Sustainable Ramona: Building Principles for New and Existing Homes

Sustainable Ramona is a local non-profit organization dedicated to preserving our surrounding environment. By answering your questions each month, we intend to provide you with common sense, affordable, short- and long-term ways to manage issues like increasing water shortages, high heat, rising electricity bills, and reduce waste going to landfills.

This is the second in a series of three articles examining energy efficient buildings with a focus on residential homes, although the concepts work in any structure. See the first one here.

Construction that has openings in the structure can help with energy efficiency.

Window orientation

The placement of windows can make a big difference in solar gain in the winter. By orienting many of them towards the south, you will be able to capture the sun’s heat in the winter to warm your home with passive solar heating.

In this climate with many hot days, an optimal overhang will shade south-facing windows in the summer while allowing low winter sunlight into your home for passive heating during the shortest days of the year.

Study your construction site carefully and determine where the prevailing winds blow, and visit the site at different times of the day and in different months if possible. Plan your windows for optimal airflow and circulation. Open the windows on cool summer nights and close them when it starts to warm up in the morning.

Use solar screens on the outside of any windows that receive direct sunlight without adequate shade. It can block up to 85% of the sun’s heat before it reaches the outside of the glass.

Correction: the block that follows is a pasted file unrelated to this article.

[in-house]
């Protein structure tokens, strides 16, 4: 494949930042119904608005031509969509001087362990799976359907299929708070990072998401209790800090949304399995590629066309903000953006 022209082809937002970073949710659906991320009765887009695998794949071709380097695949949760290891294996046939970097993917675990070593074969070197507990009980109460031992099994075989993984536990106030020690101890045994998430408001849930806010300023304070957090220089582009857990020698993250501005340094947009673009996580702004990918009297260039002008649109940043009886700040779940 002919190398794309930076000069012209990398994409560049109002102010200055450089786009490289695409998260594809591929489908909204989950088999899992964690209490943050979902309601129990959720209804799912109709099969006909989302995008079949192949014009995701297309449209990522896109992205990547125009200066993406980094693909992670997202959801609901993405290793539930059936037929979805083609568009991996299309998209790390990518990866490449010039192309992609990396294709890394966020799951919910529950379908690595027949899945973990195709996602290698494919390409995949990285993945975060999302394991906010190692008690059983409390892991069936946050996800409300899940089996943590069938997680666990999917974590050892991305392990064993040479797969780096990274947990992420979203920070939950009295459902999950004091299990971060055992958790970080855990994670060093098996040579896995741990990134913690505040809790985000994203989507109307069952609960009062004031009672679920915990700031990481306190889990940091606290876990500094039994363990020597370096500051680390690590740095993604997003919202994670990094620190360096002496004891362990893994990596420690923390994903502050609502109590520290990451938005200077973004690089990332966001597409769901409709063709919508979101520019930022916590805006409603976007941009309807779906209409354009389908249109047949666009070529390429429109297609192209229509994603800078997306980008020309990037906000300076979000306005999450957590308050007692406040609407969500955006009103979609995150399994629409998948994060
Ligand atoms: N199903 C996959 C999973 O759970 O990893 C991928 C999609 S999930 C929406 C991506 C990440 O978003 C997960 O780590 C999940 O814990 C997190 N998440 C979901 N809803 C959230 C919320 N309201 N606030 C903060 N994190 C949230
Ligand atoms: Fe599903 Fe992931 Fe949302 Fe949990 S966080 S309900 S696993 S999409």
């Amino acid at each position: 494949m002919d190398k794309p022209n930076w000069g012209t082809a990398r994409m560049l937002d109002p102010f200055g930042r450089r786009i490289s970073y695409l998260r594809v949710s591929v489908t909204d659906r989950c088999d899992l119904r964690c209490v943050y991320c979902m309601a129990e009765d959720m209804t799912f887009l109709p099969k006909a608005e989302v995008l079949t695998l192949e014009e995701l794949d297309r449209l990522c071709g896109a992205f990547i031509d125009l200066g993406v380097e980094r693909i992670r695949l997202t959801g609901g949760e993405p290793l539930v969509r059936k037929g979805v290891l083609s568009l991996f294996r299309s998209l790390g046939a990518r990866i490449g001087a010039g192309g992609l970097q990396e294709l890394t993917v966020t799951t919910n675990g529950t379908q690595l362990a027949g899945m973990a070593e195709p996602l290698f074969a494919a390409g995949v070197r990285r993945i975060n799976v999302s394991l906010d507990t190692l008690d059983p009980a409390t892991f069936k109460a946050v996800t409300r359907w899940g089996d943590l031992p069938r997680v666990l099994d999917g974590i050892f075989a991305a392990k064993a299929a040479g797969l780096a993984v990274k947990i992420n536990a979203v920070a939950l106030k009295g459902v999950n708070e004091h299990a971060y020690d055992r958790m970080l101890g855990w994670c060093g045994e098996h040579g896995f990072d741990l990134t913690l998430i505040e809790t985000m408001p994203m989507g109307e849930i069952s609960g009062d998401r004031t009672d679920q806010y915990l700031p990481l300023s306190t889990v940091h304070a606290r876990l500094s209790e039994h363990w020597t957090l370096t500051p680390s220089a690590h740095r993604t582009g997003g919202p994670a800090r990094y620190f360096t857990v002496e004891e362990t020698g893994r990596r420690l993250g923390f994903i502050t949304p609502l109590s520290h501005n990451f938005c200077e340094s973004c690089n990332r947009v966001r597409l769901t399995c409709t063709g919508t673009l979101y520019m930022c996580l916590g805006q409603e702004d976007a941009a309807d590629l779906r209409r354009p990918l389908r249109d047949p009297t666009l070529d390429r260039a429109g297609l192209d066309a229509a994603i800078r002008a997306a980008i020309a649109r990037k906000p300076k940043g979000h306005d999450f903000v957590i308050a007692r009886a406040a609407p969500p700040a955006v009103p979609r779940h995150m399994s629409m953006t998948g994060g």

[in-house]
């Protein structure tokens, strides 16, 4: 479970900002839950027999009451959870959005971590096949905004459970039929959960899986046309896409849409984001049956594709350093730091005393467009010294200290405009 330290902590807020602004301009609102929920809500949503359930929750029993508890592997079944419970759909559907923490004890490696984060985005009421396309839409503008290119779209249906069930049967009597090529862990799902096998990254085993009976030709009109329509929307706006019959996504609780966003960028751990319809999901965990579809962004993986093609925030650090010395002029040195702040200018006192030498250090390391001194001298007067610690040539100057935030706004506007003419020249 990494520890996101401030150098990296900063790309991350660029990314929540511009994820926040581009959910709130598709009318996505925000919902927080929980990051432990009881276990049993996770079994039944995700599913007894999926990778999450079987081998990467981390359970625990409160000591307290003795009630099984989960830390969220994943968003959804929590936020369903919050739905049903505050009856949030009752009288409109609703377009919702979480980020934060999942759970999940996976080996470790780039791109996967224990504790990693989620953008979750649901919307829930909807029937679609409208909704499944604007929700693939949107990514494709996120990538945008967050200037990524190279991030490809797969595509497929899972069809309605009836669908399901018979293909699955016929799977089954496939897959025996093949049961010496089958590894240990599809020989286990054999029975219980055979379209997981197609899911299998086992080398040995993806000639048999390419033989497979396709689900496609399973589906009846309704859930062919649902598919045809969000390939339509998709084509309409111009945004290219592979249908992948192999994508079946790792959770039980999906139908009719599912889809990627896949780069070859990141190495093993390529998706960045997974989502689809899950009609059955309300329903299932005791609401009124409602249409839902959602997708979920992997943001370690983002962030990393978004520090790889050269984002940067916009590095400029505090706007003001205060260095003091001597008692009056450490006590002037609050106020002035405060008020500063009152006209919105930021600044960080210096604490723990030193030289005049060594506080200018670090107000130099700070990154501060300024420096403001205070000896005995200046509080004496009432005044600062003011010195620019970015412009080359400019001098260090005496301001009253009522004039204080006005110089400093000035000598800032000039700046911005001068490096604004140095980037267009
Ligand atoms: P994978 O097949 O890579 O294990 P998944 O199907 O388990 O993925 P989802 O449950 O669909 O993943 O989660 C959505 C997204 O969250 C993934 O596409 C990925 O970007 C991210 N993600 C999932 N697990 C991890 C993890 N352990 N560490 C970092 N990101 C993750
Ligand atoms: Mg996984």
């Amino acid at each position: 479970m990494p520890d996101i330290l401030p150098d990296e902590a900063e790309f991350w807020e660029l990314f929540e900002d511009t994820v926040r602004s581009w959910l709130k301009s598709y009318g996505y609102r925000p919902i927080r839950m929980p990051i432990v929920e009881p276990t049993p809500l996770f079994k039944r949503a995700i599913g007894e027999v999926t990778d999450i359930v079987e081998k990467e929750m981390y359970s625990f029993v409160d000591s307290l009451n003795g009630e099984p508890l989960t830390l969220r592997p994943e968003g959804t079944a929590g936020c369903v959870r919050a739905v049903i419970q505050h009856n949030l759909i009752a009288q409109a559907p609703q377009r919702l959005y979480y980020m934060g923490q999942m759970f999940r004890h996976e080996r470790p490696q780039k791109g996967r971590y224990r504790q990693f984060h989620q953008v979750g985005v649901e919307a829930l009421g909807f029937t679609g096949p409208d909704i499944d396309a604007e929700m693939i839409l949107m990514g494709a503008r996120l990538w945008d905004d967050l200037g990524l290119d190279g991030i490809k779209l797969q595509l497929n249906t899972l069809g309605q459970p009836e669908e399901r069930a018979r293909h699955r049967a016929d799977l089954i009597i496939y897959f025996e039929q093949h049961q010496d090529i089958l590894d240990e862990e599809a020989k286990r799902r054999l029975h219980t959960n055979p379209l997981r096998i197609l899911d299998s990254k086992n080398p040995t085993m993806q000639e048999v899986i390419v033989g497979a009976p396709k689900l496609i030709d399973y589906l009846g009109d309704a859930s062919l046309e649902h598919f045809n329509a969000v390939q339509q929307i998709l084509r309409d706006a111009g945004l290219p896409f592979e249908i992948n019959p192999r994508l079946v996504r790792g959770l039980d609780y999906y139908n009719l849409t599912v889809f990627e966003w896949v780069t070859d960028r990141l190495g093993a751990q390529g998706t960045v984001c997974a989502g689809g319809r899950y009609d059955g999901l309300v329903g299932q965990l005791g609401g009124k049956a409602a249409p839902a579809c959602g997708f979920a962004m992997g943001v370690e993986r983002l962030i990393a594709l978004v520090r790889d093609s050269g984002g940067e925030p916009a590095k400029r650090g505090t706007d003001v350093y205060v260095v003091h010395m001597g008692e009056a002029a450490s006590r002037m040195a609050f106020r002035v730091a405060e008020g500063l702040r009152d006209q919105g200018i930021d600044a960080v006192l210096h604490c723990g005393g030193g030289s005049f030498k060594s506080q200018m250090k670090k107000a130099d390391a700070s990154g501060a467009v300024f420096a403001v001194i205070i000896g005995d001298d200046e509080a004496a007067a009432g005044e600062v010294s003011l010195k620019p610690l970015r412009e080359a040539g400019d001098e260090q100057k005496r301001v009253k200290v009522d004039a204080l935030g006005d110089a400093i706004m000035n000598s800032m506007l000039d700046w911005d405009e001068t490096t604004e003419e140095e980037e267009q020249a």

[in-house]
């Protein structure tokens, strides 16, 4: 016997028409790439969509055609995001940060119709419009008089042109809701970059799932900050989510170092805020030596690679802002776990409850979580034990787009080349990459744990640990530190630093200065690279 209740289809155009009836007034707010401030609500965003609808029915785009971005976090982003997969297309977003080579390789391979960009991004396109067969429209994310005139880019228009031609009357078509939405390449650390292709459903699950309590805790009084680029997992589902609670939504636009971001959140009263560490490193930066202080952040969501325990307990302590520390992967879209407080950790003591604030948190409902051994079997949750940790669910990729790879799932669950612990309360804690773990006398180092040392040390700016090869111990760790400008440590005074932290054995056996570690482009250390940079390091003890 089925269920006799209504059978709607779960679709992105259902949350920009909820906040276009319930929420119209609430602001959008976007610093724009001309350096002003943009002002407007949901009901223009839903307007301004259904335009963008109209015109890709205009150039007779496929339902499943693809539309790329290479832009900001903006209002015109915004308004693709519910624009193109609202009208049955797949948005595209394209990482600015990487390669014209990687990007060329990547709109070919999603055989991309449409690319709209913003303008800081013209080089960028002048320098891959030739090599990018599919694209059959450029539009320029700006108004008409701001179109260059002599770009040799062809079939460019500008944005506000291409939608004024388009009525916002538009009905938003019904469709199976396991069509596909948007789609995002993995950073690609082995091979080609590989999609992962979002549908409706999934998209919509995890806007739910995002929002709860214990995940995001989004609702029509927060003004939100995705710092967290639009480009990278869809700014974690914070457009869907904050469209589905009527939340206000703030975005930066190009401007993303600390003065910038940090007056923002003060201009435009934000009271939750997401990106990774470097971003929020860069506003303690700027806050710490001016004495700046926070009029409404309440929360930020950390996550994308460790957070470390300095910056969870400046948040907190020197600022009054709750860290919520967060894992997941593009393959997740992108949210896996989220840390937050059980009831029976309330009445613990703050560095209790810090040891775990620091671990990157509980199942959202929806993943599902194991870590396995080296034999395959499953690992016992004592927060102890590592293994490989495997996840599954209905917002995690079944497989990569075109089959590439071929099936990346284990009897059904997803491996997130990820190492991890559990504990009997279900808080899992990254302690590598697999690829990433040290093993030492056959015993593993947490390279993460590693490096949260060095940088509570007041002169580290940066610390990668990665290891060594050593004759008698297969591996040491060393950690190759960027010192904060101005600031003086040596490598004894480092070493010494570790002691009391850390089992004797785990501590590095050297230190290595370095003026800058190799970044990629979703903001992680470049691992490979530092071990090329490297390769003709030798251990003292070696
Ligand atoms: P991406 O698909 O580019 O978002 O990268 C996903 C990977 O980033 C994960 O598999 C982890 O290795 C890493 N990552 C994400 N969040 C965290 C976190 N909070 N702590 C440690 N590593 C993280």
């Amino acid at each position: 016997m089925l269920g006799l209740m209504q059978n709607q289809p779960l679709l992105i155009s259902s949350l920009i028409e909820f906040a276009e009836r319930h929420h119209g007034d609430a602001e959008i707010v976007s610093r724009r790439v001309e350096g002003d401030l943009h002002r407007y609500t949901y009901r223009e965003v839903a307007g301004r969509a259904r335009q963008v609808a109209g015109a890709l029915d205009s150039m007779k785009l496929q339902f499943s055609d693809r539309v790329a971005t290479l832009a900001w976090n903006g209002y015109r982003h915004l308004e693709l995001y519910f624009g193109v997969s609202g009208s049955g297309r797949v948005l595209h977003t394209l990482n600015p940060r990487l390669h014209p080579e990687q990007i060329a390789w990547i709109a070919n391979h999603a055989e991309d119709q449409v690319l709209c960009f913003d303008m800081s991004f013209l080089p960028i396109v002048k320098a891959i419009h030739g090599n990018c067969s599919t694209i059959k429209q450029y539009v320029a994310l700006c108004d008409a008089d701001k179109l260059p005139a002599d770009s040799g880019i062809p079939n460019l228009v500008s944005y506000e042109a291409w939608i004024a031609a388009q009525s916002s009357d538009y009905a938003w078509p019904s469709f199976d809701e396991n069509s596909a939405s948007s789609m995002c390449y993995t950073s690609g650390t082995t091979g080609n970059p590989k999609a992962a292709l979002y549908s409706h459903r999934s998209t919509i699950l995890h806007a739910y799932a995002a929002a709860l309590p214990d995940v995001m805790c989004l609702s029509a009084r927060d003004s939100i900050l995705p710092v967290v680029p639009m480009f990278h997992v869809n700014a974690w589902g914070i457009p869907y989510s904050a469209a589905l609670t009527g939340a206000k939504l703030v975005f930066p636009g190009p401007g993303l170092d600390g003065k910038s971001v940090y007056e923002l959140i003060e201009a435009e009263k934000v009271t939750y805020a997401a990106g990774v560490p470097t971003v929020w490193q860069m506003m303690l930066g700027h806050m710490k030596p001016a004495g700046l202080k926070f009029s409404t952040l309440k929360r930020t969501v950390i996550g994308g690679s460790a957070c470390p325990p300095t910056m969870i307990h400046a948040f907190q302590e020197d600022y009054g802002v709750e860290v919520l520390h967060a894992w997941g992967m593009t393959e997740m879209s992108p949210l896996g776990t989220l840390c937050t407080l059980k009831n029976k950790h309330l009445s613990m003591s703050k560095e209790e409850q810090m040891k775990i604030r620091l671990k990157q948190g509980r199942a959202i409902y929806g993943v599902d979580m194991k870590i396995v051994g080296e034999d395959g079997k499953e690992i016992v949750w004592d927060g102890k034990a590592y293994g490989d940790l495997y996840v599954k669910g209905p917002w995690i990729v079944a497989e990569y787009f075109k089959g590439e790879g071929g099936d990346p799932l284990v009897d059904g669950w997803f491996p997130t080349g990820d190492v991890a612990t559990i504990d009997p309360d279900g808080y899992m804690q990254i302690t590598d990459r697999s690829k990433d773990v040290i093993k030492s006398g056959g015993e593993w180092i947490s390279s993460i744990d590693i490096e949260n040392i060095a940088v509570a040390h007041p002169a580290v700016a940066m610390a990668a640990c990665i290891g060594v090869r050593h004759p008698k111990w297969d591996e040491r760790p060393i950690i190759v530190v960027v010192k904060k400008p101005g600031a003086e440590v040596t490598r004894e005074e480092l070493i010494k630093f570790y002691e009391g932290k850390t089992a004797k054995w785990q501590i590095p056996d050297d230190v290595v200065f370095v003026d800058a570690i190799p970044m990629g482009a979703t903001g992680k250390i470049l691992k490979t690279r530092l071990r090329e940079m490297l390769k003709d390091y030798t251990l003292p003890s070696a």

Of course, use double-glazed or triple-glazed windows if they are affordable. Not only do they resist heat leakage in the summer and cold leakage in the winter, but they also make the house very quiet, despite the difficulty of opening and closing them. Add high, operable windows to vent hot air, in conjunction with vaulted ceilings (hot air rises). Do not use windows with metal frames because they conduct heat.

External materials

For exterior wall construction materials, the wood framing should be a minimum of 2×6, in order to accommodate the thicker insulation. You can go beyond the insulation required by building code and save on cooling and heating costs in the long run. Other great materials are straw bales, ICF (Insulated Concrete Forms) and adobe.

Some new sustainable products are currently being developed and will be available soon. One company makes alternatives to concrete blocks from single-use plastic. It’s still in the testing stages but it’s a great way to reuse plastic waste.

Land and location considerations

Exterior walls and semi-underground berms take advantage of stable, cooling ground temperatures to insulate your home. The most efficient home is a cave, but it’s not a nice place to live! Caves contain incredible amounts of natural thermal mass and remain at a certain temperature, no matter what you do outside.

The goal is to create an “above ground cave” that looks somewhat natural.

I have built several semi-subterranean homes with some walls as high as 4 or 5 feet into the ground, taking advantage of thermal mass concepts. I have also built houses and insulated the soil from the outside, thus creating an above-ground cave. At least one elevation from the house, preferably on the side of the upper hill where the house is built into the hill, would be an ideal place for the berm. These houses are very temperature stable.

If you have any questions about sustainable building practices or sustainable living, please submit them to the Sustainable Ramona Facebook page and they will be answered in future articles.

Rob Lewallen is an architectural designer and general building contractor specializing in energy efficient design and construction since the mid-1970s. He is a member of the Ramona Design Review Board.

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